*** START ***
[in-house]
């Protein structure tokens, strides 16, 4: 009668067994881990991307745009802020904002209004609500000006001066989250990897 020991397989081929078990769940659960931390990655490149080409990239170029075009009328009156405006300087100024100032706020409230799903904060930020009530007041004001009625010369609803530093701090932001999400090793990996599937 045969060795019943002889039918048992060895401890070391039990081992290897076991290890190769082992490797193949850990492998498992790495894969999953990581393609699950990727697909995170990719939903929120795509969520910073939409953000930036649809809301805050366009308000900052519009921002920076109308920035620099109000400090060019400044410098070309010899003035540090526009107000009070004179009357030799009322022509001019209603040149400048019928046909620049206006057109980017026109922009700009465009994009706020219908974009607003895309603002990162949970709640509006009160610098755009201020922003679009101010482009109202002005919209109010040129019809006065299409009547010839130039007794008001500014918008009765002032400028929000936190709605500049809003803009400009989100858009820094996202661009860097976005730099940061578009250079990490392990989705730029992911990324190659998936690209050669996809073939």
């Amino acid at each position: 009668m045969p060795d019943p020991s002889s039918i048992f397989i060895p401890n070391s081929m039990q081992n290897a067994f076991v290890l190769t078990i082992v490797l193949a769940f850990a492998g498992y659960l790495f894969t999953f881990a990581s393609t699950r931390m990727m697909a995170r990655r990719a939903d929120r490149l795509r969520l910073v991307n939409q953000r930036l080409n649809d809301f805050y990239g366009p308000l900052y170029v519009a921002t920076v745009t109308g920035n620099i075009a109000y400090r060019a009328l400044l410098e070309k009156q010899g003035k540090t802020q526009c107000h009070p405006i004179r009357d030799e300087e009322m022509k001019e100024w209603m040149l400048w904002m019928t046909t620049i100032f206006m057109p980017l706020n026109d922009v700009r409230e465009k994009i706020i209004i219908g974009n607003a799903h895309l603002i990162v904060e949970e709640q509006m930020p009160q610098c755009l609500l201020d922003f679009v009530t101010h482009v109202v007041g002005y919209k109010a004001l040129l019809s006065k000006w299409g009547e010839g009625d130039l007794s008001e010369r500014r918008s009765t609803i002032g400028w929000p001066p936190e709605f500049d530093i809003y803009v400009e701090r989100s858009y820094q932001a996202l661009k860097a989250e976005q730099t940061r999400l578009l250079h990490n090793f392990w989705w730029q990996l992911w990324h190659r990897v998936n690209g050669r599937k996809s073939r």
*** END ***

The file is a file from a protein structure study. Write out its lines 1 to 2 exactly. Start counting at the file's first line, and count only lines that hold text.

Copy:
[in-house]
């Protein structure tokens, strides 16, 4: 009668067994881990991307745009802020904002209004609500000006001066989250990897 020991397989081929078990769940659960931390990655490149080409990239170029075009009328009156405006300087100024100032706020409230799903904060930020009530007041004001009625010369609803530093701090932001999400090793990996599937 045969060795019943002889039918048992060895401890070391039990081992290897076991290890190769082992490797193949850990492998498992790495894969999953990581393609699950990727697909995170990719939903929120795509969520910073939409953000930036649809809301805050366009308000900052519009921002920076109308920035620099109000400090060019400044410098070309010899003035540090526009107000009070004179009357030799009322022509001019209603040149400048019928046909620049206006057109980017026109922009700009465009994009706020219908974009607003895309603002990162949970709640509006009160610098755009201020922003679009101010482009109202002005919209109010040129019809006065299409009547010839130039007794008001500014918008009765002032400028929000936190709605500049809003803009400009989100858009820094996202661009860097976005730099940061578009250079990490392990989705730029992911990324190659998936690209050669996809073939």